Alex Massie

There’s No Right Not to be Offended

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There's nothing wrong with being offended by an argument but everything wrong with asserting a "right" not to be so offended. When this notional right is combined with the suggestion that the offending writer be punished or blackballed or, as seems to be possible these days, reported to the police we find ourselves in a place in which freedom of speech is honoured as an abstract, even hypothetical, concept but severely circumscribed in reality.

That's one consequence of the modern mania for asserting victimhood. If political correctness - surely as redundant a term these days as multiculturalism - means anything it asks that we honour the spirit of the good book's invocation to do unto others as we would have done unto us. It does not mean protecting some groups from criticism or shielding them from hurly-burly of the public square. Too often, however, it's viewed as a way of combatting "privilege" by awarding greater privileges to one group based on their minority or supposed underdog status. (The identity* of these groups can change, depending upon circumstance or persuasion or an argument's parameters.)

Which brings me to Isaac Chotiner's review of That's Offensive!, a new pamphlet by Stefan Collini:

Criticism is not Western or Eastern or Christian or Jewish, and those facing criticism—and those societies and cultures facing criticism—should respond in a spirit of openness about truth. To withhold criticism from certain communities or religions is, in Collini’s word, a form of condescension towards them. It denies these groups the ability to engage in constructive dialogue, and to fortify their own values. In the final analysis, everyone loses.

Collini does not adequately address the issue of when people should take offense, because his focus is on the inequitable way in which offense is deemed valid. Moreover, his vision of the public square, where ideas find free flow among honest debaters, may strike some as too optimistic. There is no such public square yet in existence. (He acknowledges this criticism). But he ends very strongly: “When engaged in public argument … do not be so afraid of giving offence that you allow bad arguments to pass as though they were good ones, and do not allow your proper concern for the vulnerable to exempt their beliefs and actions from that kind of rational scrutiny to which you realize, in principle, your own beliefs must also be subjected.”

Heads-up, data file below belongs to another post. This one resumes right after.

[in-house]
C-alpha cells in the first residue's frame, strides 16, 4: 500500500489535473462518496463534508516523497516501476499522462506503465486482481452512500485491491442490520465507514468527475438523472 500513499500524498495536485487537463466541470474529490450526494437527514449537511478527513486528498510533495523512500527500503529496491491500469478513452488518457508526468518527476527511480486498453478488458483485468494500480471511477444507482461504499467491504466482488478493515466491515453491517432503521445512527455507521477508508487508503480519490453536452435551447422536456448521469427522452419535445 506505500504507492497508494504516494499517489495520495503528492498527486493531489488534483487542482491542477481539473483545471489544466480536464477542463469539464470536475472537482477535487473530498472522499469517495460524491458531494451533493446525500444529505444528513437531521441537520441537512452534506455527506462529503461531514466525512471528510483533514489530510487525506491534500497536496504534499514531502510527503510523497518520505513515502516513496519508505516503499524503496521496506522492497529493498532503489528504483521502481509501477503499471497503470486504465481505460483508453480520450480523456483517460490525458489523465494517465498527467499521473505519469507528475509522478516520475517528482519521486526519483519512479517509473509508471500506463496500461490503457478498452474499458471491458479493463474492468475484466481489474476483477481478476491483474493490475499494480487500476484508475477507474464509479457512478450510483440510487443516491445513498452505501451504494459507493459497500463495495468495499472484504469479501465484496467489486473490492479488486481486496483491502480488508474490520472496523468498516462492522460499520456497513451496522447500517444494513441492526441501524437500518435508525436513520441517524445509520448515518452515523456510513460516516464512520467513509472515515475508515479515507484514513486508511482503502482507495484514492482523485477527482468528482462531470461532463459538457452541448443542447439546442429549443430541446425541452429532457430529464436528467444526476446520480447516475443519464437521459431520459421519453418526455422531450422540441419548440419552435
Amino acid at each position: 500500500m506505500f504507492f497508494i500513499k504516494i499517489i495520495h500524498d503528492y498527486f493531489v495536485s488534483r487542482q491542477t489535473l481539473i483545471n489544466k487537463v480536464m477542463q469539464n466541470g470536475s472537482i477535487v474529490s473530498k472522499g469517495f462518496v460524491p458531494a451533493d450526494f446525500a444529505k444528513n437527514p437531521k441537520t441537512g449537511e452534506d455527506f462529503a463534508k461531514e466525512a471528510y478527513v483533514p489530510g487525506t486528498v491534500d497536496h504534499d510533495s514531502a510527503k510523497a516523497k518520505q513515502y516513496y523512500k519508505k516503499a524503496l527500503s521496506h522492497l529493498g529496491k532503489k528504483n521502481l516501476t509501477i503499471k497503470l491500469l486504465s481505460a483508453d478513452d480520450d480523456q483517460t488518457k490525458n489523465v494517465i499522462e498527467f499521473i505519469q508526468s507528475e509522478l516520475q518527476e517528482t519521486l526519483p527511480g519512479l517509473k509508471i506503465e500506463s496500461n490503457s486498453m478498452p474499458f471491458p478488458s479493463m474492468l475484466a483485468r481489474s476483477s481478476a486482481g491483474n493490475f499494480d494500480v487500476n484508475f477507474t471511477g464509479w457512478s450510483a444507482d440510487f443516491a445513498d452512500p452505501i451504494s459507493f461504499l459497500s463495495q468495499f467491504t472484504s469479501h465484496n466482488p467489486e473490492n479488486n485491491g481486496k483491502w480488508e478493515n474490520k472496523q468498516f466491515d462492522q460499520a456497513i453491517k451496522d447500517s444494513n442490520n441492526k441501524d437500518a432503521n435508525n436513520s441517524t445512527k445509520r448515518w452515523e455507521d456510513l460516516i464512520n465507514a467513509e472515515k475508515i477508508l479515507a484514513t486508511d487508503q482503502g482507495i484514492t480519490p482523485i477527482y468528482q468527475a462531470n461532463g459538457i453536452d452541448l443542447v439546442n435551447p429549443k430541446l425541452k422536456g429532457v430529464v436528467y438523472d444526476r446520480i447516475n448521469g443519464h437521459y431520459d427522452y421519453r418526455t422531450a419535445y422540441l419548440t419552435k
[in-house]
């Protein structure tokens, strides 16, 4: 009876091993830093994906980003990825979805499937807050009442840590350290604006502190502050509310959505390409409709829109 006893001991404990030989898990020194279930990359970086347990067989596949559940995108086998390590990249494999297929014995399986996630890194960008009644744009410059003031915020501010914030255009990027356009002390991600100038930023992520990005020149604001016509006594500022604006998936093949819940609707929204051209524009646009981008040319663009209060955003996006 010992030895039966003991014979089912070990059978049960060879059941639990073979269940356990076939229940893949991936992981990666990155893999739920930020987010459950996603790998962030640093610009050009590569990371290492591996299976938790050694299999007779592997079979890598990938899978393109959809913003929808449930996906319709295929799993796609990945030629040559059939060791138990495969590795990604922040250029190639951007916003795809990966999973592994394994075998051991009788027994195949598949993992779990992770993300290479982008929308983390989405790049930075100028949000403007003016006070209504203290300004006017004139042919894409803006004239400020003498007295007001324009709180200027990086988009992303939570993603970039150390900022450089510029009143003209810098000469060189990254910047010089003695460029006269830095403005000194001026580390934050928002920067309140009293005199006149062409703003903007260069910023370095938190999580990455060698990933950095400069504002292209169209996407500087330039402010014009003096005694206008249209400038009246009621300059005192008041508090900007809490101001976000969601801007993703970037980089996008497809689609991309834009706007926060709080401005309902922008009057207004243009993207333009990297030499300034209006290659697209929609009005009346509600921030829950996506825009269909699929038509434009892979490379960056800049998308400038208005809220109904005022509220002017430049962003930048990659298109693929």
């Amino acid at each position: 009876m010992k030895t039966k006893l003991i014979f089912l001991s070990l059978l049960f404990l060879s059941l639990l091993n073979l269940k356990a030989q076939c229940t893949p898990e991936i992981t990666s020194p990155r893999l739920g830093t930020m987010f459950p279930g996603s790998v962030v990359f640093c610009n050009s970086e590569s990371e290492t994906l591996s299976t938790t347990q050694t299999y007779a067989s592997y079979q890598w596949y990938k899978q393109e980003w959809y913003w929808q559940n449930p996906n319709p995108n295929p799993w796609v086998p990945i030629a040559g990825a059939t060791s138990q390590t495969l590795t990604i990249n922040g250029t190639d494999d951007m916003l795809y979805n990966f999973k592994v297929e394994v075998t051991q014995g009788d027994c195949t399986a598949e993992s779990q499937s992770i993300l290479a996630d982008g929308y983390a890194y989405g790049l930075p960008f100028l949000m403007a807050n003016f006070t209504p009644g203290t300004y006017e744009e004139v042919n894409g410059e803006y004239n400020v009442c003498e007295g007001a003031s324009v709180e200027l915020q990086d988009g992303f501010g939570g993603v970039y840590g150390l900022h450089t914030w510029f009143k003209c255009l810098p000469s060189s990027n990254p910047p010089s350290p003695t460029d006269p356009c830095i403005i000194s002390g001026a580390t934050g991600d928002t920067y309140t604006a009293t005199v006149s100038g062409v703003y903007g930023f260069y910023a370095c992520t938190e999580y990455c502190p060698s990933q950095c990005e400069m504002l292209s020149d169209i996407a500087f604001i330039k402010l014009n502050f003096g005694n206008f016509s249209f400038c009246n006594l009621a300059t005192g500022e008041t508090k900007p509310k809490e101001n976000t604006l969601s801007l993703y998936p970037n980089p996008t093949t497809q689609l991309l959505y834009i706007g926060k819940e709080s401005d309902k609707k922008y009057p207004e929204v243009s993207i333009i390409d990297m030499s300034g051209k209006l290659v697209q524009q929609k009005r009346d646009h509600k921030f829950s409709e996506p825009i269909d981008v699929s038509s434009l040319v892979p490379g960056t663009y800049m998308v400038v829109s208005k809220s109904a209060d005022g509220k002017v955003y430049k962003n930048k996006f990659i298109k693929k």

Quite so. Furthermore, the enthusiasm with which some people latch onto epithets or labels they consider "offensive" is, in the end, usually a means of avoiding argument on the merits of any given case.

Looking back, perhaps the publication of The Satanic Verses was a telling moment. There were rather too many so-called liberals arguing that, sure, in a technical sense Rushdie had every "right" to publish his novel but he ought not to have been surprised by the storm of protest with which it was received in some quarters. Furthermore it was necessary to "understand" those protests even though, in this instance, the act of "understanding" was tantamount to an endorsement of them. That this led to murder, amidst many other outrages, was somehow the fault of Rushdie and his publishers.

Nonsense of course but it set a precedent nonetheless. There's now a more-than-cottage-sized industry of people looking to be offended at any and every available opportunity, scouring the internet for things they find disgraceful and launching Twitter campaigns to have writers censured or fired or otherwise suppressed. It's wearisome and shrill and dangerous and one wonders why these people have no better things to do with their days.

Take offence by all means but do not suppose that your hurt feelings permit you a privileged position or grant some curious right to freedom from offense. Calling the police because you don't like an article someone has published is pathetic. Rights become meaningless if they're not applied equally, even to those whose arguments we may find distasteful and for whom we have little time.

Liberalism is a pretty precious thing and sometimes it needs to be defended against those who claim to be on its side just as readily as its virtues must be asserted in opposition to those who'd seek to close the open society.

*Particularly true of the Israel-Palestine conflict in which both sides tend to assert their status as the primary victims.

Written byAlex Massie

Alex Massie is Scotland Editor of The Spectator. He also writes a column for The Times and is a regular contributor to the Scottish Daily Mail, The Scotsman and other publications.

Topics in this articleSocietyfreedom of speech